Understanding Abnormal Cervical Cancer Screening Results
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Cervical cancer screening is an important part of preventing cancer or detecting it early. The Pap test checks for cell changes on a woman’s cervix that could turn into cancer if they are not treated.
Path to improved health
Your Pap test will come back with one of three results:
Normal (or negative). This means no cell changes were found.
Unclear (or inconclusive). This result is common. It means it looks like your cells could be abnormal. This could be because of an infection, such as a yeast infection or the herpes virus. Hormone changes from pregnancy or menopause can also affect test results.
Abnormal (or positive). This means cell changes were found. In most cases, it does not mean you have cervical cancer. There are different abnormal test results. These are the most common.
- ASC-US – Atypical squamous cells of undetermined significance
This is the most common abnormal finding. It is sometimes considered an unclear result rather than abnormal. Squamous cells form the surface of your cervix. This result means the squamous cells don’t look normal. This could be because of an infection, including HPV.
- AGC – Atypical glandular cells
Glandular cells are cells that produce mucus and are located in your cervix and uterus. This result means some glandular cells don’t look normal. These cell changes are usually more serious than ASC (atypical squamous cells). This means there is a greater risk that precancer or cancer is present.
- LSIL – Low-grade squamous intraepithelial lesions
This result is sometimes called mild dysplasia. It indicates low-grade changes that are usually caused by an HPV infection. Changes may go away on their own.
- HSIL – High-grade squamous intraepithelial lesions
This result is also called moderate or severe dysplasia. It means there are abnormal or precancerous cells present and they have a higher chance of progressing to cancer.
- ASC-H – Atypical squamous cells, cannot exclude HSIL
Some cells are not normal, and there is a possibility that HSIL is also present.
- AIS – Adenocarcinoma in situ
An advanced lesion was found in the glandular tissue. It could turn into cancer if left untreated.
- Cervical cancer cells (squamous cell carcinoma or adenocarcinoma)
Pap tests can detect cancer cells, but it is rare. Cancer usually does not have time to develop in women who get regular cancer screenings.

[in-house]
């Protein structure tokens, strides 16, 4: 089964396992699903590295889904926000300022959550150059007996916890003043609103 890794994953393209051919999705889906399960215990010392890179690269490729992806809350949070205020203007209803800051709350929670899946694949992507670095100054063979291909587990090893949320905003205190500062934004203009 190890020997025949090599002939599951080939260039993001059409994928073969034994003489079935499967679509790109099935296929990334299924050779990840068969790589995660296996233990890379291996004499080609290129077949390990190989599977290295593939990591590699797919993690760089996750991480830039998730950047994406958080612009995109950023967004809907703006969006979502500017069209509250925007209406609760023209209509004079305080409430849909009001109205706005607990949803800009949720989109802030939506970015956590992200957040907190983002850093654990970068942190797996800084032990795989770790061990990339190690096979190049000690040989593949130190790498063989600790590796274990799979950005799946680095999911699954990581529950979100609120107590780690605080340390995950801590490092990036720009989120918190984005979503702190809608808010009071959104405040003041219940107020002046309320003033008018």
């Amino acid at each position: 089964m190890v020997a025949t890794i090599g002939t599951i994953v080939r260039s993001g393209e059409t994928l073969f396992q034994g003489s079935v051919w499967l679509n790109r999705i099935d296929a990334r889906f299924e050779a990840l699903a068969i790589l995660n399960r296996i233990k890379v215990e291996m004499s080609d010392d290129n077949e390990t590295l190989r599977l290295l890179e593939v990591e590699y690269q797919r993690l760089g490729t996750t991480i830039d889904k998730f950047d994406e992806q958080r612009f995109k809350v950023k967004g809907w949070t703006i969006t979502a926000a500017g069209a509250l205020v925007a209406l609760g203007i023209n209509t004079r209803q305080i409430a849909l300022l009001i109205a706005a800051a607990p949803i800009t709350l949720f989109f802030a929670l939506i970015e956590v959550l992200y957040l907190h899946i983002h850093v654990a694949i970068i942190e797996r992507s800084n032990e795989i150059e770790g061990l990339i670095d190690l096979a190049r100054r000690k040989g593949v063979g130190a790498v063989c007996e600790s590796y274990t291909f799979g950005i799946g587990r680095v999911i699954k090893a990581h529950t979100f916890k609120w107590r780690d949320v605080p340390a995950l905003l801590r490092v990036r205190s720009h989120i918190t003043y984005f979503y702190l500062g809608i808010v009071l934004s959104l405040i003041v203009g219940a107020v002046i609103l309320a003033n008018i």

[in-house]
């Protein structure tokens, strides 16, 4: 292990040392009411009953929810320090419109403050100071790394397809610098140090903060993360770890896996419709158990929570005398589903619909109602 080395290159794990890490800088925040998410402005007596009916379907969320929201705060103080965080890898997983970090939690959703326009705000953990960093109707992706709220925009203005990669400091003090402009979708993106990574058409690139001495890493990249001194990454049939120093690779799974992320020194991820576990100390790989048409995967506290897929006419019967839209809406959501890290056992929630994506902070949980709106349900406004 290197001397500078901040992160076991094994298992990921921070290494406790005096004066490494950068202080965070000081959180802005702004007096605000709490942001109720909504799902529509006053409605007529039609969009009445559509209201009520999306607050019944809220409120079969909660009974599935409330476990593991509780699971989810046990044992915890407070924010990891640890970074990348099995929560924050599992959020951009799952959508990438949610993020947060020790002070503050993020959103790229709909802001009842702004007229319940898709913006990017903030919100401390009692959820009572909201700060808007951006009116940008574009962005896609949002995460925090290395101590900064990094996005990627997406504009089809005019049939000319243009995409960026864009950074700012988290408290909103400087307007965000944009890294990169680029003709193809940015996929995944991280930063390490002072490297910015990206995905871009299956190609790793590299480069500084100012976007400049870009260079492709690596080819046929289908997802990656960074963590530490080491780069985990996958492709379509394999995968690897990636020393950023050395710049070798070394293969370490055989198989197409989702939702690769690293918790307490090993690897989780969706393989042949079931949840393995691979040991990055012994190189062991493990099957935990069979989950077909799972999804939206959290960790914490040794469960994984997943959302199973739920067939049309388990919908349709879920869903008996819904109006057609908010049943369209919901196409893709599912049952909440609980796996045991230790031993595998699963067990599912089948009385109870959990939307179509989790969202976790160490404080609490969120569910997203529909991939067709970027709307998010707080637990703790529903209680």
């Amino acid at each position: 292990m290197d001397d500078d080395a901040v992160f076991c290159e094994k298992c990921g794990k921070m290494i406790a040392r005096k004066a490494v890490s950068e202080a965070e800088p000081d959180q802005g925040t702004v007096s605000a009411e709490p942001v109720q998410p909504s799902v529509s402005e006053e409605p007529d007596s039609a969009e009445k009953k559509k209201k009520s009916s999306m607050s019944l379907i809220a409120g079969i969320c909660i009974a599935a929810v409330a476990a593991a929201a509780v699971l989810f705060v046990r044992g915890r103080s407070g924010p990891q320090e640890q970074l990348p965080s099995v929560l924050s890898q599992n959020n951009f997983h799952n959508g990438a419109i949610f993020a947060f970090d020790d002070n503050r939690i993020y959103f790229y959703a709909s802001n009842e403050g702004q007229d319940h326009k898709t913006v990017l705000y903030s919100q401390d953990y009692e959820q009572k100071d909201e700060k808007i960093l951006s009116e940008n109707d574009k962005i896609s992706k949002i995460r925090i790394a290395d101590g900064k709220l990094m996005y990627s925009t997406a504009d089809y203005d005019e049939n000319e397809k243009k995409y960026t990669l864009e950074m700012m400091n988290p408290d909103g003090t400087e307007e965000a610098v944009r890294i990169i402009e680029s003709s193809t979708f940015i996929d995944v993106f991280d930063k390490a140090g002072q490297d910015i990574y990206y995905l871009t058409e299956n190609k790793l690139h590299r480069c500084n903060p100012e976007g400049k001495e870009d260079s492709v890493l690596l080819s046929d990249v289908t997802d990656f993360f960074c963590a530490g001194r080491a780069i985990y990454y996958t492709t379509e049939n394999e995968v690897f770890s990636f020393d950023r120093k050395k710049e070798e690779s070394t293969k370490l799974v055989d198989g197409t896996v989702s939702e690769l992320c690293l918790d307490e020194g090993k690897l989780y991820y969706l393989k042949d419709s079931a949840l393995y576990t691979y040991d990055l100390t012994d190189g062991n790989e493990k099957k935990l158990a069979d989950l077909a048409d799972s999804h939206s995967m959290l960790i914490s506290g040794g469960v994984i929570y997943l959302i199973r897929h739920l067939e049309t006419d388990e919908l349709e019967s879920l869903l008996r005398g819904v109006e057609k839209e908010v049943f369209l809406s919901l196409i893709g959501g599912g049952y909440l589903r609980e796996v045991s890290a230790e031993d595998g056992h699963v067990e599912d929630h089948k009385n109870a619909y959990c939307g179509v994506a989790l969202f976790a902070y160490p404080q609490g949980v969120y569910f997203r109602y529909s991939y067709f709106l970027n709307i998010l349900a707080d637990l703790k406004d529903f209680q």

If your Pap test is abnormal, your healthcare provider may recommend more tests, procedures, follow-up care, or treatment. This could include a colposcopy. During this test, a healthcare provider will use a magnifying lens to look more closely at your cervix. They can also take a sample of tissue (biopsy) to test for cancer.
Cells of the cervix go through many changes before they turn into cancer. A Pap test can show if your cells are going through these changes. If caught and treated early, cervical cancer can be treated.
Things to consider
Abnormal or precancerous cells are often found before cancer develops. If further testing shows that you have precancerous cells, your healthcare provider will want to remove them. They will help you decide which treatment is best for you. Sometimes, they will recommend watchful waiting. This could include more frequent Pap tests. Other common treatments include:
- Cryotherapy – Abnormal tissue is frozen off.
- Laser therapy – A focused beam of light destroys abnormal tissue.
- Loop electrosurgical excision procedure (LEEP) – A thin metal loop with an electric current removes abnormal tissue.
- Conization – Abnormal tissue is removed with a scalpel in a cone-shaped piece.
If invasive cancer is found, treatment will depend on how far the cancer has spread. The most common treatments include:
- Surgery – The cancerous tissue is removed in an operation.
- Radiation – High-energy rays like X-rays shrink or kill the cancerous cells.
- Chemotherapy – Powerful medicines, in pill form or injected into the veins, shrink or kill the cancer.
Treatment of invasive cancer often involves a team of specialists. This could include your primary healthcare provider, a gynecologist, and an oncologist (cancer specialist). You will all work together to develop the best treatment plan for you.
FOR MORE INFORMATION
Canadian Cancer Society